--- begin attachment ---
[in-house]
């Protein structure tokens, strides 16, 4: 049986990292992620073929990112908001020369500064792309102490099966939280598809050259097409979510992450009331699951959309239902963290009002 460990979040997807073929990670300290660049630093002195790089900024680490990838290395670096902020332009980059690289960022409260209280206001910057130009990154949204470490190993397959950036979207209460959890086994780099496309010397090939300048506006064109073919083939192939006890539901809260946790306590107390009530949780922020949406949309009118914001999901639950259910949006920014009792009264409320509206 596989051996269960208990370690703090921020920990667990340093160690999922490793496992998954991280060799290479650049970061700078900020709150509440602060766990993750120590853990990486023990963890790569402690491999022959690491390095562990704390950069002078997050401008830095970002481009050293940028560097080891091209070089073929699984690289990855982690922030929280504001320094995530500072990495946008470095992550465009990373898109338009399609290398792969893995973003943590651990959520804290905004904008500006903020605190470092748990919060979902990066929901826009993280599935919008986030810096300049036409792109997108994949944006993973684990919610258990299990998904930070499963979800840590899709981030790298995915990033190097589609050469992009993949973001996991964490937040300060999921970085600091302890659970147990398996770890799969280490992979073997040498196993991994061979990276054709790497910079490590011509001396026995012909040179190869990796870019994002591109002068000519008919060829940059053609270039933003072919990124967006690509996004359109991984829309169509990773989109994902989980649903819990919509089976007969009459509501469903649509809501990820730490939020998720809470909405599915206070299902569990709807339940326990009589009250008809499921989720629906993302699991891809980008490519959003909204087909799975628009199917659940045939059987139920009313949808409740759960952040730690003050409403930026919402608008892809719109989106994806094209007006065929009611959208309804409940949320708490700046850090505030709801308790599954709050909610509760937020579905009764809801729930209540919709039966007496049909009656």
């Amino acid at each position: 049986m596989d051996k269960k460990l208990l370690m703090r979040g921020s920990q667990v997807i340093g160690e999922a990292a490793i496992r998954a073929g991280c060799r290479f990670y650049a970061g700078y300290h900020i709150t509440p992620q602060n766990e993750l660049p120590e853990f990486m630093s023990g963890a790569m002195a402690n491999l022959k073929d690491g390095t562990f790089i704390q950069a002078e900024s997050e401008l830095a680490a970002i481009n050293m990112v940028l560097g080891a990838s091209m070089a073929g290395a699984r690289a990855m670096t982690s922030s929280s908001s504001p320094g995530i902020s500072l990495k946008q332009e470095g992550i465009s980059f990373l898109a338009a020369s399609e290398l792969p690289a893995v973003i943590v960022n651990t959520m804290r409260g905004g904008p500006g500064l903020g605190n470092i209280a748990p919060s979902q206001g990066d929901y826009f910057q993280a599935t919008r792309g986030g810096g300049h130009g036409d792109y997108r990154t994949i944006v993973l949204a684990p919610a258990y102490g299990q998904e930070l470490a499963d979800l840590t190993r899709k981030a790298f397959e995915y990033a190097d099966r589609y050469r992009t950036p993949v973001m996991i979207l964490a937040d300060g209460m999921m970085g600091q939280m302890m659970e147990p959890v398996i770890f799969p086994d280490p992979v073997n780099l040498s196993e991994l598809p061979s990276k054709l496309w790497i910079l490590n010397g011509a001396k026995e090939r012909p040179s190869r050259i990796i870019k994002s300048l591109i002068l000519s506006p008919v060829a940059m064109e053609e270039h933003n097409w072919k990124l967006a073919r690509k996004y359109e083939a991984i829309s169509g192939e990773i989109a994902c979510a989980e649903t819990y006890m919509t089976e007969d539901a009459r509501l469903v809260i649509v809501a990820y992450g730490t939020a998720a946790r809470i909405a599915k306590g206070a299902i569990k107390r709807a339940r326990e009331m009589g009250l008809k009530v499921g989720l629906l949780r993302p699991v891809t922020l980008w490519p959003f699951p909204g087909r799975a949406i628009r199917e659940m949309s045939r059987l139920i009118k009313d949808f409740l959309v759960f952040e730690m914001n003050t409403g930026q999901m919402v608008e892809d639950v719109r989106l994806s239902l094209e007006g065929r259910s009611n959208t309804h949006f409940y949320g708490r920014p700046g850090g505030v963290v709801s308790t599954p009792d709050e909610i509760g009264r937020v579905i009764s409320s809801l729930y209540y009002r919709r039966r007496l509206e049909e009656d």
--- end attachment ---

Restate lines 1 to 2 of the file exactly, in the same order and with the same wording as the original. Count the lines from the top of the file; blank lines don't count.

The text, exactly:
[in-house]
């Protein structure tokens, strides 16, 4: 049986990292992620073929990112908001020369500064792309102490099966939280598809050259097409979510992450009331699951959309239902963290009002 460990979040997807073929990670300290660049630093002195790089900024680490990838290395670096902020332009980059690289960022409260209280206001910057130009990154949204470490190993397959950036979207209460959890086994780099496309010397090939300048506006064109073919083939192939006890539901809260946790306590107390009530949780922020949406949309009118914001999901639950259910949006920014009792009264409320509206 596989051996269960208990370690703090921020920990667990340093160690999922490793496992998954991280060799290479650049970061700078900020709150509440602060766990993750120590853990990486023990963890790569402690491999022959690491390095562990704390950069002078997050401008830095970002481009050293940028560097080891091209070089073929699984690289990855982690922030929280504001320094995530500072990495946008470095992550465009990373898109338009399609290398792969893995973003943590651990959520804290905004904008500006903020605190470092748990919060979902990066929901826009993280599935919008986030810096300049036409792109997108994949944006993973684990919610258990299990998904930070499963979800840590899709981030790298995915990033190097589609050469992009993949973001996991964490937040300060999921970085600091302890659970147990398996770890799969280490992979073997040498196993991994061979990276054709790497910079490590011509001396026995012909040179190869990796870019994002591109002068000519008919060829940059053609270039933003072919990124967006690509996004359109991984829309169509990773989109994902989980649903819990919509089976007969009459509501469903649509809501990820730490939020998720809470909405599915206070299902569990709807339940326990009589009250008809499921989720629906993302699991891809980008490519959003909204087909799975628009199917659940045939059987139920009313949808409740759960952040730690003050409403930026919402608008892809719109989106994806094209007006065929009611959208309804409940949320708490700046850090505030709801308790599954709050909610509760937020579905009764809801729930209540919709039966007496049909009656």